If you estimate inflation at four percent, costs will roughly quadruple across a 30-something year retirement. And most of that needs to come from your assets. This doesn’t mean things are hopeless if you have only a pension and Social Security. It probably means you have it better than most. But if you’re spending all of that early in retirement, you’ll quickly run into trouble as costs continue to rise.
If you have time, you can run the calculators and see what you’ll need for retirement. Even if you don’t have time, you still need to run the calculators. Only now it’s to determine what you can afford, what you can do in the remaining time until the big day.
The third major obstacle appears similar to the second. But it comes from a different place. Some people are concerned that their sources of income will be insufficient to meet their ongoing needs. The difference from concern two is that they’re concerned about cash flow trouble in the present as opposed to running out later in life.
The solution here is also planning and saving. Having a sufficient cash reserve is as important in retirement as it is during the working years. There will still be unexpected expenses, and you will still need to be prepared.
The solvency of Social Security is a concern for many people. When people refer to Social Security going broke at some point in the future, it doesn’t mean that payments would stop. They might be significantly reduced, but not stopped.
Remember that retired people are a very large contingent, and they tend to vote in large numbers. The people in Washington are aware of that. They may be unwilling to spend the political capital to fix the problem in advance, but ultimately they’ll be very careful with such a large portion of the voting population.
Cash flow planning is essential in retirement. You should have a budget and a set monthly amount of income coming in.
Even if your primary source of income is your assets — especially if your primary source of income is your assets. Don’t fall into the trap of spending as you need. Far too often it leads to overspending. This fear is best addressed through careful planning.
This one probably wouldn’t have made this list 20 years ago. However, today’s retirees have a lot more debt. And we’re not talking bigger mortgages. Credit card debt in retirement is now a significant issue.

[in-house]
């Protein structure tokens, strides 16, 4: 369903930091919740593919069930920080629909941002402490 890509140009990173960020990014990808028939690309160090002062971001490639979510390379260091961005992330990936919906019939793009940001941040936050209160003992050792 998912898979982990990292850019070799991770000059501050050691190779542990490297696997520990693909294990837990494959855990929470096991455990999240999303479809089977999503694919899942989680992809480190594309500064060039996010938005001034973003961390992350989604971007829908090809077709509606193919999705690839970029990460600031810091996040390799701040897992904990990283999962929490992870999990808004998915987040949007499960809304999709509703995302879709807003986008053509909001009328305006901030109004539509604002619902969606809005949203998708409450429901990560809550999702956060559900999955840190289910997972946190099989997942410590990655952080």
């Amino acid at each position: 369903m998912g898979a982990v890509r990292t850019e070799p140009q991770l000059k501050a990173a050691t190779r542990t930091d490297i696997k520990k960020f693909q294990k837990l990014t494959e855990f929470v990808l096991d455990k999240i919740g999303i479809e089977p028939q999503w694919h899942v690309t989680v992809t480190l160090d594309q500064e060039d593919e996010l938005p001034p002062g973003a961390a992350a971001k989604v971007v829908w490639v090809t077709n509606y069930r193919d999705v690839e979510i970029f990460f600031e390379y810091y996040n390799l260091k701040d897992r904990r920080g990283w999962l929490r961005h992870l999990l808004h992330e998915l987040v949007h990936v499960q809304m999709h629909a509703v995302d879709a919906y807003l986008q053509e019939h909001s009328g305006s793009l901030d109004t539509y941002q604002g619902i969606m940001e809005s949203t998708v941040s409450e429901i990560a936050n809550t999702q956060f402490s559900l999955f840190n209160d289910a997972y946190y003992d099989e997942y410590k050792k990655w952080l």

Debt is an anchor dragging at financial progress. This is true in retirement, just as it is before retirement. It doesn’t mean you shouldn’t ever have debt in retirement, but you need to be smart about it.
If you have time, you should pay off credit card debt before retirement. If not, you should have a debt reduction plan in place. Retirement dollars are far too precious to waste on high-interest payments.
But many retirees incur debt in retirement. It can be very reasonable to take out a car loan, continue a mortgage, whatever proper use of debt makes sense. But credit card debt should be dealt with expeditiously.
The last of the big five retirement concerns is taxes. Many people are concerned about the insidious effects of taxes eroding their retirement incomes. And rightly so.
Your tax picture is driven by where you chose to live and how your assets are positioned. Where you live, in terms of city, state, and local taxes is something you have to decide. There’s a phenomenal difference in taxes from state to state. But there can be other factors, such as availability of health care, that mitigate the advantages of lower taxes.
A big error is spending the wrong assets too early in retirement. Many people postpone spending taxable assets from retirement plans as long as possible, even when they could spend a small amount with little or no tax consequences. You need to understand your tax situation, where you fall in your tax bracket, and really be in an informed position to choose the proper assets to spend.
Or you can simply get someone to help you with that. Careful planning won’t make taxes go away. But careful planning can prevent unnecessary tax expense. And that’s what really matters.
There’s a lot of uncertainty in retirement. There’s always uncertainty in life. We can never know what the future will bring. But we can use history to have an idea of what the range of things it might bring could look like. And we can plan. And we can become more knowledgeable.
Uncertainty doesn’t negate the importance of planning. Uncertainty makes planning essential. But there’s a lot of resources, a lot of collective experience, and a lot of proven strategies and techniques. Invest the up-front time in proper planning, and these major retirement concerns won’t be costing you sleep at night.